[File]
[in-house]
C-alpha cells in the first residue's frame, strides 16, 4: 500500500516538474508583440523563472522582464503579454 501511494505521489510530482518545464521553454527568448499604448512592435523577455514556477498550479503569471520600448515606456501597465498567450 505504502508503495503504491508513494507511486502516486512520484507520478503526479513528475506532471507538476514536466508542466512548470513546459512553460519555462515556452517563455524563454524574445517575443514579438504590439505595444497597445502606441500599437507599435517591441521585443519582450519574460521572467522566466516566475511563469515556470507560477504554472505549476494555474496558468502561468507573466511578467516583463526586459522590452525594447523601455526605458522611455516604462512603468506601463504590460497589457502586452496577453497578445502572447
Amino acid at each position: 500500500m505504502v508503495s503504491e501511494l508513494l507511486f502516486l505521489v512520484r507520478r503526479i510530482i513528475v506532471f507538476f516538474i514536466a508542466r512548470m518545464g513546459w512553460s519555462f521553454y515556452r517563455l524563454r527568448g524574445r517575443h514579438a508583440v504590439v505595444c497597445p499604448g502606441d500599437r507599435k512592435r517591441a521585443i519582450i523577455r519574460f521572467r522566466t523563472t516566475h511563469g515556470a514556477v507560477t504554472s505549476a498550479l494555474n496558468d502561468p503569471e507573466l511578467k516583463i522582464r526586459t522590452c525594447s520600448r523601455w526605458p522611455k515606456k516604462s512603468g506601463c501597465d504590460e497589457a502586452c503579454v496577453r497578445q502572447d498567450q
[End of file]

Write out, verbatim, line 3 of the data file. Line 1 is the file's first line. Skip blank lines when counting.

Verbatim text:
Amino acid at each position: 500500500m505504502v508503495s503504491e501511494l508513494l507511486f502516486l505521489v512520484r507520478r503526479i510530482i513528475v506532471f507538476f516538474i514536466a508542466r512548470m518545464g513546459w512553460s519555462f521553454y515556452r517563455l524563454r527568448g524574445r517575443h514579438a508583440v504590439v505595444c497597445p499604448g502606441d500599437r507599435k512592435r517591441a521585443i519582450i523577455r519574460f521572467r522566466t523563472t516566475h511563469g515556470a514556477v507560477t504554472s505549476a498550479l494555474n496558468d502561468p503569471e507573466l511578467k516583463i522582464r526586459t522590452c525594447s520600448r523601455w526605458p522611455k515606456k516604462s512603468g506601463c501597465d504590460e497589457a502586452c503579454v496577453r497578445q502572447d498567450q